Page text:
Behavior and routine
- Drink after a meal, not during. Even water can fill up a little belly, tricking a child into feeling full. Milk and juice are more often the culprit as many toddlers and preschoolers drink so much throughout the day that they aren't hungry enough for food at mealtime.
- Set meal and snack times. Kids need to know that mealtime is an important and expected part of their day. Eating in the stroller or car conveys to your children that eating well is not a priority. Snack foods that parents can keep in the car are also often lower-nutrient foods.
- Sit down to meals with your children. They will eat more healthful foods if they see healthful eating modeled.
- Turn off the TV. Older children and adults tend to mindlessly eat in front of the television, but many young kids will be too captivated by the screen to eat at all.
- This might sound counterintuitive, but make sure your child is getting enough exercise. Yes, exercise burns calories, but it also ensures a child is hungry enough to eat well.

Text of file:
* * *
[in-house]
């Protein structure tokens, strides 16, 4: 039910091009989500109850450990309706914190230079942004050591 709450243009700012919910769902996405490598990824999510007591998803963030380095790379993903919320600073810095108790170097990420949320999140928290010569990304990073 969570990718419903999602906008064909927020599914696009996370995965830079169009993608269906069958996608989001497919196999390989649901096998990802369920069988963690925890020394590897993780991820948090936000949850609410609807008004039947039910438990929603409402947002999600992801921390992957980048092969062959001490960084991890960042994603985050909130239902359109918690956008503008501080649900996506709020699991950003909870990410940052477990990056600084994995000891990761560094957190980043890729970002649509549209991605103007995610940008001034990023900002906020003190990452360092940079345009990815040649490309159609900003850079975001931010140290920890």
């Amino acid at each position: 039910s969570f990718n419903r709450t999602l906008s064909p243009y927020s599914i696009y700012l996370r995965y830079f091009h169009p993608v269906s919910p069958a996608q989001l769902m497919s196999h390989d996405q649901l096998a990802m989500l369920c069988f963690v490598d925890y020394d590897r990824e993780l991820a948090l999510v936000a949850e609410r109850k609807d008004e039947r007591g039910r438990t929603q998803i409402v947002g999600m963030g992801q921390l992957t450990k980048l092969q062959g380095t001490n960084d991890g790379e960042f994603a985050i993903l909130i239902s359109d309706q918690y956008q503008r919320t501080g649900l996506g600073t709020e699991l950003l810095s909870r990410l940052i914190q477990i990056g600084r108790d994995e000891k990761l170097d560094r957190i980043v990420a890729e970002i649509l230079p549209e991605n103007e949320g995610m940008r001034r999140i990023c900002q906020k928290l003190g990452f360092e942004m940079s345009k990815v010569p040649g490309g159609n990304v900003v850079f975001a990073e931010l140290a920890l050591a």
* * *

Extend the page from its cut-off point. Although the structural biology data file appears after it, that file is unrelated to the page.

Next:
- Provide healthful snacks in between meals. Children's stomachs are small, so they cannot always eat enough food during their meals to meet their nutritional needs. Snacks also sustain a young child's energy and mood.
- Add a snack before bedtime. If the snack is full of healthful fat and protein, the nutrients can build tissue while sleeping. Avoid sugar so a child's ability to sleep is not affected.
Keep in mind that this approach to eating works for most kids, not just those who need to put on a few extra pounds.
For a recipe that is full of healthful calories, try these energy balls (see accompanying recipe). My children's friends often walk into our house and immediately ask whether I have any in the fridge or freezer; in other words, they are a crowd pleaser, and a nutrient-rich one.
Seidenberg is co-founder of Nourish Schools, a D.C. nutrition education company. Look for her posts on the On Parenting blog: washingtonpost.com/onparenting.